Alvin Young-blood Hart

Highly Motivated
Highly Motivated

Alvin YoungBlood Hart brings the rock! His new album, Motivational Speaker, is a tough, guitar-driven blend of ’70s blues-rock, classic country, and sumptuous slide guitar. Moving beyond the core audience that praised him for channeling Charlie Patton, Ledbelly, and Skip James, Hart is a multifaceted guitarist who is true to himself and his artistic vision. He’s a badass guitar player with chops galore, tone for days and his own special mojo when it comes to fixing his amplifier.

Vintage Guitar: Was there a concept behind Motivational Speaker?
Alvin Youngblood Hart: It’s just what was coming out of me. A lot of things I do are tributary – paying back the inspiration and stuff like that. As far as the guitar in my life, in general, it always brings me back to a certain time. When I was 17, I was really inspired and just hung on the guitar all the time. And I was hanging around kids who were just as passionate. We were listening to everything from Sly Stone to Leadbelly to Thin Lizzy, Humble Pie, Ray Charles, and Johnny Cash.

Is it problematic having so many diverse influences?
No problem at all. It’s part of the same fraternity. Everybody had that moment in life where they sat down and it hit them. Everybody else, I guess, has that issue. I don’t. I don’t even think about it. So much time has passed that I kind of left all that behind. My records and live shows are what would be going on if I was sitting around the house listening to records.

You’re not concerned with alienating those who want you to sit on the front porch and whip out the acoustic?
No, man, they need alienating [laughs]. I’m going to do it when I want to do it, and not when I’m told to do it. Nowdays you have to be a songwriter, and that was something I never really aspired to. I just wanted to be a guitar player. As things changed I had to become a songwriter. I’m definitely not going to sit there and write the same old Charlie Patton tune over and over again.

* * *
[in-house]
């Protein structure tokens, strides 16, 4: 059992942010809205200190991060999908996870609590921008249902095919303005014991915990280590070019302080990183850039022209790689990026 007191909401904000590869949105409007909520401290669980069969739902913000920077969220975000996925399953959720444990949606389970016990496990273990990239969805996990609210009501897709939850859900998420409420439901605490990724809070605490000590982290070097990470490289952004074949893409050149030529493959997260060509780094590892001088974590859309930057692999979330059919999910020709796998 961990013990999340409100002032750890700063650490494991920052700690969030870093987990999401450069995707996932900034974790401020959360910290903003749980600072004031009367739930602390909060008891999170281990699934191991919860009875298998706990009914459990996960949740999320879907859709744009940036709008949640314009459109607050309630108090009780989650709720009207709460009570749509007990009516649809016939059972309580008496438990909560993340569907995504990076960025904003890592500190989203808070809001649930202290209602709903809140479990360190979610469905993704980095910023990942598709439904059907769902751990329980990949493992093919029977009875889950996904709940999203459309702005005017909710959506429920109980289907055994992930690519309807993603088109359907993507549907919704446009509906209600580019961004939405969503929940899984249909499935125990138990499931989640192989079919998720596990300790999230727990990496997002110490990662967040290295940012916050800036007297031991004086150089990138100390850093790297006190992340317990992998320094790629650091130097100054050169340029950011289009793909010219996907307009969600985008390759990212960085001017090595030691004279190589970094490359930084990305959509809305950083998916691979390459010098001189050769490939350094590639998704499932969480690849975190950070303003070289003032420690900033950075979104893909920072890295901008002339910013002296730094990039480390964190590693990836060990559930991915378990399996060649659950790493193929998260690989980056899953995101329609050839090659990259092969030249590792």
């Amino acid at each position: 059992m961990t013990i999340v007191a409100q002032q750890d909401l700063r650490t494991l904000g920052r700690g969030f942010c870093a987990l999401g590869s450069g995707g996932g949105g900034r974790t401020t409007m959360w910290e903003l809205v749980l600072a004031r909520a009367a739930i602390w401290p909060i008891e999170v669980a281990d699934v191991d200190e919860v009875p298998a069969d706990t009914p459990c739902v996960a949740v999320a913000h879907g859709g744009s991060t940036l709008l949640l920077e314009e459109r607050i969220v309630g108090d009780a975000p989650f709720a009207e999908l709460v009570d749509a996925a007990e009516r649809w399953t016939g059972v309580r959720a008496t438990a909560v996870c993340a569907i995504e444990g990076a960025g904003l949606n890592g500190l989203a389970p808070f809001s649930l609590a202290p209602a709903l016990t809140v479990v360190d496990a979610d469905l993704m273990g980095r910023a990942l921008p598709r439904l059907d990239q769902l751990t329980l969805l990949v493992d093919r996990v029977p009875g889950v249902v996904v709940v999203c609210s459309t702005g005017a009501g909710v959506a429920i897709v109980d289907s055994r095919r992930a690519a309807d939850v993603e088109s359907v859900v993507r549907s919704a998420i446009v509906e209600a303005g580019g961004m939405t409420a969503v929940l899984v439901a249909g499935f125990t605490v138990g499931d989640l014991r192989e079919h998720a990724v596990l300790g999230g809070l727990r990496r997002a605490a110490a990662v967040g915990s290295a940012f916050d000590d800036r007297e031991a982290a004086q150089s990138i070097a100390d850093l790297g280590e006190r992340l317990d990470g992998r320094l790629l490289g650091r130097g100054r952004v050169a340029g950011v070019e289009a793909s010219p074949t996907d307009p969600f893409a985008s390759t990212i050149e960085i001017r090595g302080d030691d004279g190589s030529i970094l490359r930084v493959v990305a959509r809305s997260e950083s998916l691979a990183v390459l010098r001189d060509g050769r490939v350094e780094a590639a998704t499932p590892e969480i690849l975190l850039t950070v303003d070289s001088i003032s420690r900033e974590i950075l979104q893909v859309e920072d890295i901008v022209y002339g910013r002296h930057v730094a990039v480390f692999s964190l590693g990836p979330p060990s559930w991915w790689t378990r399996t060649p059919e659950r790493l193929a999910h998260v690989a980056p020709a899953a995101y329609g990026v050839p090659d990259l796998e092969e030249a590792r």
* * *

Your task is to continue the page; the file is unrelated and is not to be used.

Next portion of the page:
I’ve got different avenues of inspiration that keep me going, and one of them is that I’m a pretty fair tube-amp mechanic. Amps are just as responsible for bringing out a song. Growing up being into Jimmy Page, I always thought he had mastered both worlds, electric and acoustic. That’s what pushed me in that direction.

What kind of gear did you use to make the record?
I’m a big proponent of playing pickups. I started winding them when I was about 15, so I have a pretty good understanding. I played different pickups for different sounds, basically through just one amp – a ’71 Marshall Trem 50. On one slide part I used a silverface Fender Champ that I tweeded up. For guitars, I used an ’80s Les Paul Custom with DiMarzio PAFs. In high school, I’d read interviews where Van Halen would say stuff like, “DiMarzio pickups are too distorted.” So all these dudes I knew would be ripping DiMarzios out of their guitars and I’d get them for $5 or $10 [laughs]. He’d say, “Bigsbys are the worst,” so I’d get a Bigsby for 25 bucks or something. I used a mid-’70s Tele for all the clean and country stuff, some Danelectros for the open-tuned things, and a Silvertone Jimmy Reed Thin Twin.
Any stompboxes? Your dirty sound is ferocious.
Most of that is the amp. Plus, I blew a speaker and left it in [laughs]. I’m a disciple of Link Wray, who they claimed poked holes in his speaker with a pencil, so I left the speaker in the cabinet. On some of the slide solos there’s a box I made called the Blow Drive, and sometimes I use a DOD 250. Another box I use is called a Pro Mark II, which was based on the old Sola Sound Tonebender. But most of it was the amp.

What do you say to people who come up you at gigs and say, “Play some Leadbelly” [laughs]?
I just tell ’em you’re at the wrong gig. Come to the solo gig. Enjoy yourself, but if you’re not into it don’t be comin’ in here lemon suckin’. Remember that on “Captain Kangaroo” [laughs]?

Read more about Hart at

Above Photo: Butch Ruth, courtesy Tone Cool Records.

This article originally appeared in VG‘s Feb. ’06 issue. All copyrights are by the author and Vintage Guitar magazine. Unauthorized replication or use is strictly prohibited.

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